MARTIN: You know, forwarding quite a bit to the present day, you actually were able to reclaim a normal life - I don't know if I can use that term - a normal life.

WORKER: Sure. Oh, that...

MARTIN: You know, he became a software engineer. You became a professor. And you actually wrote about your life 30 years ago and then the book went out of print. Why did you decide to talk about this again?


MARTIN: You could easily see where somebody would say leave that in the past.

WORKER: Well, I didn't talk about it for 30 years. The publishing house went out of business shortly after the book was published and I thought I wanted to be quiet about it because what kind of resume did I have, Michel? Drug addict, international drug smuggler, prisoner escapee. I had the worst resume in the world, so I was silent about it. I worked many jobs not ever mentioning it at all. But National Geographic contacted me and I thought I can't make this decision myself so I asked Barbara, the mother of our children, and Jessie my son, what they thought about it. My son was very affirmative and Barber said go ahead and do it.

And another reason was we had a few copies of the book - the original book - completely falling apart and we thought there's all sorts of things that they left out of the book that we should put in and we can tell the true story now because we don't have to worry about protecting people. So with some cajoling, I thought OK, I'll tell the story now. Also I'm retired. It doesn't really hurt my present job - although, I can't say it ever did. I'm...

MARTIN: Well, I was going to ask about that. I mean there are a lot of people who find, you know, that long-ago convictions - even not so long-ago convictions - really doom them for the rest of their lives, even just in the psychological sense because they just feel burdened by the fear that someone will find out. And that didn't happen to you?

WORKER: Oh, well, mine was worse because there was a book out with my name in it that said true story.


WORKER: And then they made a made-for-TV movie. I worked for one company five years and then I come into work one morning and everyone's staring at me. And they said was that our Dwight Worker on television last night? So I had an obvious hole in my resume that I never mentioned. What I decided to do afterward is to become very good at a skilled technical job, computer programming, software engineering. And then I hoped they could forget about the past and just measure me by skill set.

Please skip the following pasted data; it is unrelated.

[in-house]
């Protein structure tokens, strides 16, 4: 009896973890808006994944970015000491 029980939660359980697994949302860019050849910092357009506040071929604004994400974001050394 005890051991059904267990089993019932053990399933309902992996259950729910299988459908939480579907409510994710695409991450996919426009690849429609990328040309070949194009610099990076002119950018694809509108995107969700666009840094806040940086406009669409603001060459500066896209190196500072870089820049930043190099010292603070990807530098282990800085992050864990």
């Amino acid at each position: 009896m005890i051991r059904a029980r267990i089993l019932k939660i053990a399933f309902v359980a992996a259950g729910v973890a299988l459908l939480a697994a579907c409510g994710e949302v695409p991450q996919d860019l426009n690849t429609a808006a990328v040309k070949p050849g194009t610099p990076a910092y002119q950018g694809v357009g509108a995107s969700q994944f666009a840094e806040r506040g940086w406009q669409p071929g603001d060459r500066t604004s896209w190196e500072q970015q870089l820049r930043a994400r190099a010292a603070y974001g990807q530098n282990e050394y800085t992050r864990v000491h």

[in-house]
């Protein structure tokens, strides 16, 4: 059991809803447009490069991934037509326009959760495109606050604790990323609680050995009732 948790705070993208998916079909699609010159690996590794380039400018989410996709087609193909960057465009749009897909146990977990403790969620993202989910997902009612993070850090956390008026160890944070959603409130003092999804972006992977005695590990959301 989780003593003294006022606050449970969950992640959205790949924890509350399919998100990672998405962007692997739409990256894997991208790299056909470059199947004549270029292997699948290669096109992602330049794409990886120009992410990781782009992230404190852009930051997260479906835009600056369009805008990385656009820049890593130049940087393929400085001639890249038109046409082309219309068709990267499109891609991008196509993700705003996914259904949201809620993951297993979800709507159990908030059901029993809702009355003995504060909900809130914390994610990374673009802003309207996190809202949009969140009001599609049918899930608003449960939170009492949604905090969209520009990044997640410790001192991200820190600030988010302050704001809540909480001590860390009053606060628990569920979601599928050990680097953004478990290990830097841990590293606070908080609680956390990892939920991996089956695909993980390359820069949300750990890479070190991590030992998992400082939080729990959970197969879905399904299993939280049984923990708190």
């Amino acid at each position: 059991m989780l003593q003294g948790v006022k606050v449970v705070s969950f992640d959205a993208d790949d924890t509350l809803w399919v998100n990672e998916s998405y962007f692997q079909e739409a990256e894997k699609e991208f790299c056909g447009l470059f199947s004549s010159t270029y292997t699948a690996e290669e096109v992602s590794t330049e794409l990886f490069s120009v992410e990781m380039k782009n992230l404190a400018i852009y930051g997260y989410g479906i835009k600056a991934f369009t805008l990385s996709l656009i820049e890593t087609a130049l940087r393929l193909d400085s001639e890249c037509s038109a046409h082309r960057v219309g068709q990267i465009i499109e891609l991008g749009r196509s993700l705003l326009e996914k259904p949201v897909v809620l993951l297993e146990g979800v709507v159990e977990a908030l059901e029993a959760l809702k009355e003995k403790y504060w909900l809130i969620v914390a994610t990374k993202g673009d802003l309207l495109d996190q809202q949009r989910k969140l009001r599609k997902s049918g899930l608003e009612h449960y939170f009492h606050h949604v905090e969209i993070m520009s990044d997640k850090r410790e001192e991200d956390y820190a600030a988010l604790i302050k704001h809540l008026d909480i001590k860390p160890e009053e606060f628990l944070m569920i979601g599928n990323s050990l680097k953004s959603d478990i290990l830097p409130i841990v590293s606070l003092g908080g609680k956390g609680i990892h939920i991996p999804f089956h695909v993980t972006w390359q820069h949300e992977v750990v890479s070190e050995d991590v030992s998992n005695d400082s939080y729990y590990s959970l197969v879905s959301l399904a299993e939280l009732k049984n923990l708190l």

Now teaching at the university, when they asked me, it was about four years into teaching they realized my past, and at that point I had established myself. I said to them, well, I don't recall in the form are being a checkbox saying have you ever escaped from a Mexican prison.


MARTIN: What would you want people to draw from your story? You can see where people can hear you even now - and you sound like a very nice person. You've done your time, as it were. You've raised a family. You've contributed to society. Presumably paid your taxes.


MARTIN: But you could still see where there might be people listening to you who just think this is outrageous. You shouldn't be profiting from or talking about this chapter because what you did was wrong. And I just wonder how do you, what do you want people to draw from this?

WORKER: Well, what I did was very wrong and I didn't profit much. I would want to state this, you know, I have guilt or the rest of my life - especially, I mean what I want to state is family stood up so much better than the ethereal friends of the drug culture. I am so grateful that my family was there for me and I was so happy to have an ordinary life with wife and children and a job that was great, which I would've dismissed 10 years previously at how cliche-ish, how white picket fence. At the personal level I would say that that would be the most important thing.

MARTIN: Dwight Worker is the author of "Escape From Lecumberri." The story of his escape from this notorious Mexican prison is featured on National Geographic's "Locked Up Abroad." The episode premieres tonight and he was with us from Bloomington, Indiana.

Dwight Worker, thanks so much for speaking with us.

WORKER: Thank you very much, Michel.